1400A – Durable System Helps Researcher Study Thousands of Fibers
In 2004, Dr. Hans Degens was studying changes in skeletal muscle function and morphology. Dr. Degens was looking to use permeabilized fibers as his test samples as they represent a pure system for studying cross-bridge mechanics without bias and artifacts.
Dr. Degens was familiar with the experimental methodology of using skinned fibers but lacked the resources to build a system from scratch that could handle the higher throughput demands of testing human samples.
Aurora Scientific had recently released the 1400A system. This system featured an automatically indexing chamber enabling maximization of fiber throughput. The design also eliminated any manual bath movement, commonly found in designs at the time, thereby protecting the sensitive transducer from breakage. Dr. Degens’ system was also the first to feature peltier driven temperature control, allowing for extremely stable and precise bath temperatures, critical to these measurements. The powerful 600A digital controller has allowed for nearly every experimental protocol conceived to be executed by the instruments themselves.
The system has been in nearly constant use in Dr Degens’ lab for the last 11 years and has helped him collect data required for many influential and fascinating studies in exercise physiology, comparative biology and cardiovascular health amongst countless others. This initial partnership with Aurora Scientific has led to other projects in whole muscle physiology as well.
300C Series Custom Modification Facilitates Genetic Therapy Research for Rare Myopathies
A group of researchers in North Carolina had several colonies of specially bred dogs as a model for muscular dystrophy and other rare myopathic disorders.
To test experimental therapies and learn about the disease progression, the researchers required an instrument to test whole animal muscle function. The researchers had used the Aurora Scientific 300C series for other applications previously and approached us about a special in-vivo modification for our largest model in the series, the 310C-LR. Although similar modifications had been made for other models in the series, the sheer size of the animals and the modifications required posed a number of engineering challenges. The first prototypes caused vibrations to appear on the signal and rendered the instrument effectively useless.
After a number of conventional prototypes made from aluminum failed to perform consistently, and with deadlines looming, the R&D team at Aurora Scientific needed to design an unconventional prototype quickly. To lighten the mass of the modified lever, and to make it stiffer and stronger, a carbon fiber material was used on a conventional aluminum holder. Materials were sourced from a local aerospace company with a long history of using carbon fiber material on rockets. The first prototypes were machined and shipped to the laboratory in time to perform mechanics experiments. Aurora Scientific engineers were on site in the lab to assist with initial testing and measurements.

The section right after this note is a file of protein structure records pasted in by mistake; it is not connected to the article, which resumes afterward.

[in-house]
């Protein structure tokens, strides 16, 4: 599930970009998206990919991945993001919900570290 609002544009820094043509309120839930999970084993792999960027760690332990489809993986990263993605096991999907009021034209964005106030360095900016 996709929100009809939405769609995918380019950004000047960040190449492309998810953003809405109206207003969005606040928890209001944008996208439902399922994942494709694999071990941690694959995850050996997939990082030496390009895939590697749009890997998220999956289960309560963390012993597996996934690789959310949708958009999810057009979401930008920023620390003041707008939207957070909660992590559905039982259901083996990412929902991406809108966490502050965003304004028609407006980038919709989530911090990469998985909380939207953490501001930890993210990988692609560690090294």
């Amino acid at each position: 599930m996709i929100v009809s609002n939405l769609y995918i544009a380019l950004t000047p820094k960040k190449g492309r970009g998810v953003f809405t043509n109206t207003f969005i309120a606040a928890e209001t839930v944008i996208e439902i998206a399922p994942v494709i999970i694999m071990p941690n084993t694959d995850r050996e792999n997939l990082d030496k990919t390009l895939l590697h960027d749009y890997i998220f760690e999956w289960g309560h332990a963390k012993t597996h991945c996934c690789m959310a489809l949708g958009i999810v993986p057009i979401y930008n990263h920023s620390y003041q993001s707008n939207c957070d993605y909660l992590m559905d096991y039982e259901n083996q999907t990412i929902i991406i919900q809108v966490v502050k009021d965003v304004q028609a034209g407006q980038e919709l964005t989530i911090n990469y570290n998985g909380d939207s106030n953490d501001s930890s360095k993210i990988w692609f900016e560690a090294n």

The carbon fiber prototype proved to work successfully and the vibration was eliminated. This allowed the researchers to perform all the measurements required for testing the muscle function of their specially bred animals. These researchers and many of their collaborators have successfully utilized our custom equipment for nearly eight years, facilitating the characterization of disease progression, advancement of life saving research and enabling promising therapies to reach FDA approval. The design has since been refined and become a standard Aurora Scientific product, which has provided researchers studying other large animals such as pigs, sheep and monkeys the ability to characterize muscle mechanics in-vivo.
300C – Dual-Mode Muscle Lever Enables Myonecrosis Research in Injured Muscle
Dr. Cliff Bayer has been studying myonecrosis induced by Group A streptococci (GAS) bacteria at V.A. Medical Center in Boise Idaho. Interestingly, this necrotizing infection develops in sites of muscle injury and is thought to be exacerbated by anti-inflammatory drugs (NSAIDs).
Dr. Bayer was interested in assessing the role of NSAIDs in this process, but had no reliable or reproducible way of inducing hindlimb eccentric injury in mice to test this mechanism. Furthermore, this process needed to be performed in-vivo as injection of GAS needed to be done 48h post-injury.